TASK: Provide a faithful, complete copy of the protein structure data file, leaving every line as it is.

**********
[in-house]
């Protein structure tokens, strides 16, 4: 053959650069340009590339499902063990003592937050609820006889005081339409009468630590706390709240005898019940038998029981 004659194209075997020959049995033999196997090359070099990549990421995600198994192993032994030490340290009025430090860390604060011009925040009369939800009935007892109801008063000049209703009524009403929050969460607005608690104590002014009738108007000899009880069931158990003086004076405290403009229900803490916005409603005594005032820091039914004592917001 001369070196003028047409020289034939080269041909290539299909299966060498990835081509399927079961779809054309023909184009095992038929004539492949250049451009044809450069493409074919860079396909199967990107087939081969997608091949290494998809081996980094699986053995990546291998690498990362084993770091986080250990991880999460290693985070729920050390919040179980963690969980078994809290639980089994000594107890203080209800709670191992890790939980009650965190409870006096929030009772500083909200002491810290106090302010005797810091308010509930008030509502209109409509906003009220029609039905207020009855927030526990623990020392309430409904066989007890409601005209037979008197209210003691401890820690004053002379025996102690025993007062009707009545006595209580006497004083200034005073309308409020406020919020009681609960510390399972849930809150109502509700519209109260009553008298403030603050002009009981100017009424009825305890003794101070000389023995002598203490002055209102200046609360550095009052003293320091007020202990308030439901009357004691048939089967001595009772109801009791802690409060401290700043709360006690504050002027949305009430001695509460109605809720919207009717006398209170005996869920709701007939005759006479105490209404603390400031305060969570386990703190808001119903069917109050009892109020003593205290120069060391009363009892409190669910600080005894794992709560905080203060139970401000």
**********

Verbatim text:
[in-house]
């Protein structure tokens, strides 16, 4: 053959650069340009590339499902063990003592937050609820006889005081339409009468630590706390709240005898019940038998029981 004659194209075997020959049995033999196997090359070099990549990421995600198994192993032994030490340290009025430090860390604060011009925040009369939800009935007892109801008063000049209703009524009403929050969460607005608690104590002014009738108007000899009880069931158990003086004076405290403009229900803490916005409603005594005032820091039914004592917001 001369070196003028047409020289034939080269041909290539299909299966060498990835081509399927079961779809054309023909184009095992038929004539492949250049451009044809450069493409074919860079396909199967990107087939081969997608091949290494998809081996980094699986053995990546291998690498990362084993770091986080250990991880999460290693985070729920050390919040179980963690969980078994809290639980089994000594107890203080209800709670191992890790939980009650965190409870006096929030009772500083909200002491810290106090302010005797810091308010509930008030509502209109409509906003009220029609039905207020009855927030526990623990020392309430409904066989007890409601005209037979008197209210003691401890820690004053002379025996102690025993007062009707009545006595209580006497004083200034005073309308409020406020919020009681609960510390399972849930809150109502509700519209109260009553008298403030603050002009009981100017009424009825305890003794101070000389023995002598203490002055209102200046609360550095009052003293320091007020202990308030439901009357004691048939089967001595009772109801009791802690409060401290700043709360006690504050002027949305009430001695509460109605809720919207009717006398209170005996869920709701007939005759006479105490209404603390400031305060969570386990703190808001119903069917109050009892109020003593205290120069060391009363009892409190669910600080005894794992709560905080203060139970401000």